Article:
There are many reasons why you may want to sell your motorhome – perhaps you discover that holidays in a motorhome are not for you; you want to upgrade to a newer or better motorhome; or, you might want to downsize to a vehicle that is more economical to run.
Sooner or later, most of us need to get to grips with the idea of selling a motorhome however much we may love it! While the demand for good used motorhomes is typically high, trying to sell your motorhome might not be a particularly major challenge.
Nevertheless, there are a few things to think about if you would like to sell yours sooner rather than later. So, whatever your reasons for selling, you might find the following tips and suggestions helpful.
Where to sell
So, you’ve decided that the time has come to sell your beloved motorhome. When you do so, you’ll naturally be looking for a sales channel that is offering you the most suitable deal given your overall situation at the time.
That’s why we’ve put together here a few general options that you might wish to consider further:
- your aim is to let as many potential buyers as possible know that you want to sell your motorhome;
- of course, you are after the best price and want to describe it in as glowing colours as possible, but make sure that you do so as accurately as possible – remember that it is a criminal offence to sell any motor vehicle that is in an unroadworthy condition unless you make that fact crystal clear to any buyer;
- thinking about where you advertise and assuming you are not trading-in or selling to a dealership, make sure your advertisements are in a sensible place with respect to your target marketplace;
- for example, if you are upgrading from a campervan to a full-sized motorhome, you may find more customers online or in publications aimed at a slightly younger audience than in publications aimed at high net worth individuals;
- it’s a simplistic example but there are plenty of helpful articles on the internet about how to identify the right sorts of publications and websites based upon the thing you are trying to sell;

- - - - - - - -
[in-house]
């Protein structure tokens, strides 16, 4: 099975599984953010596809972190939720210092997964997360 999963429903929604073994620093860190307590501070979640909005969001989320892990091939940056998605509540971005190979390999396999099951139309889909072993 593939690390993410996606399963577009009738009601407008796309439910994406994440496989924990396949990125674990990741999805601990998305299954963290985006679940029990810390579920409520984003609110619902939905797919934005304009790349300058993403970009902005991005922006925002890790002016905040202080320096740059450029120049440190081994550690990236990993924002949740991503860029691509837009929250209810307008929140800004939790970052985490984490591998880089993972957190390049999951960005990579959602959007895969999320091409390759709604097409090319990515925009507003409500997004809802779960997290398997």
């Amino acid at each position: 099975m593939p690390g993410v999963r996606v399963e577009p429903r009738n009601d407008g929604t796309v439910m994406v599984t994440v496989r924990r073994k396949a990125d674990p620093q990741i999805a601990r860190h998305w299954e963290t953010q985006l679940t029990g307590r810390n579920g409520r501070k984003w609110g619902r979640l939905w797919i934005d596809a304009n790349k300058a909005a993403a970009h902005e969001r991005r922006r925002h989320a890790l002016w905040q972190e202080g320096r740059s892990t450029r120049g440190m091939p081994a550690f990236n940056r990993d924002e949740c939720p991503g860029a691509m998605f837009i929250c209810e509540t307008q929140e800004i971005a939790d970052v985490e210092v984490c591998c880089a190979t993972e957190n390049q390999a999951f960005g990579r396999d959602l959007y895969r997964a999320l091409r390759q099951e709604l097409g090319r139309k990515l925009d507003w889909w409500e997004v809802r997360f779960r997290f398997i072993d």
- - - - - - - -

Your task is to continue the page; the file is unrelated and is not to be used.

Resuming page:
- the good old days of paying for a notice in the classified ads section of your local newspaper or putting a card in the newsagent’s window have been overtaken by the numerous listings sites online – such as AutoTrader and Gumtree to name just two;
- clearly, the use of the internet considerably widens the scope of potential buyers – although the same rules on accuracy and roadworthiness continue to apply.
Whether you advertise online or through more traditional sales, there are a few things to consider when selling your motorhome this way:
- check the identity of the buyers and their proposed method of payment. For example, identity theft might leave you exposed and the money you have received could be withdrawn from your account if your buyers are not who they said they are;
- some potential buyers may negotiate hard and aggressively which might make some sellers feel uncomfortable;
- deals and agreements to purchase in principle sometimes fall through at the last moment; and
- finding buyers can take time.
Selling to a dealer
You can, of course, simply take your motorhome into a specialist dealer and ask them for a valuation and cash price for it.
Providing you choose an established and reputable company this has the big attraction of having no identity theft issues and your payment should be secure and irrevocable – if you adopt common-sense practices.
As you might expect, the dealer will need to build in their profit margin for a resale and typically also the costs of a thorough examination of the vehicle, the rectification of any problems and a full professional valeting.
So, your pricing may need to be realistic in order to reflect these factors.
It’s worth bearing in mind too that not all dealers will necessarily wish to purchase your vehicle. A lot will depend upon their purchasing policies and their own existing on-site stock levels.
This is a popular and easy method of selling your motorhome in a context where you are looking to replace it.
This route normally implies that a dealer is involved and typically dealers may be in a position to offer you a rather better deal through part exchange than if they are making an outright cash purchase.
Just be sure that the price you are paying for your new motorhome and the cost allowance being allocated to your existing one, balance off in terms of realistic market values for each.
Some individuals and companies offer intermediary brokerage services to people looking to sell their motorhome.
In principle, asking somebody else to sell your vehicle for you is fine. If they know of buyers looking for certain vehicles and you don’t, they may be able to offer a valuable service.
The things to consider here are as you might expect: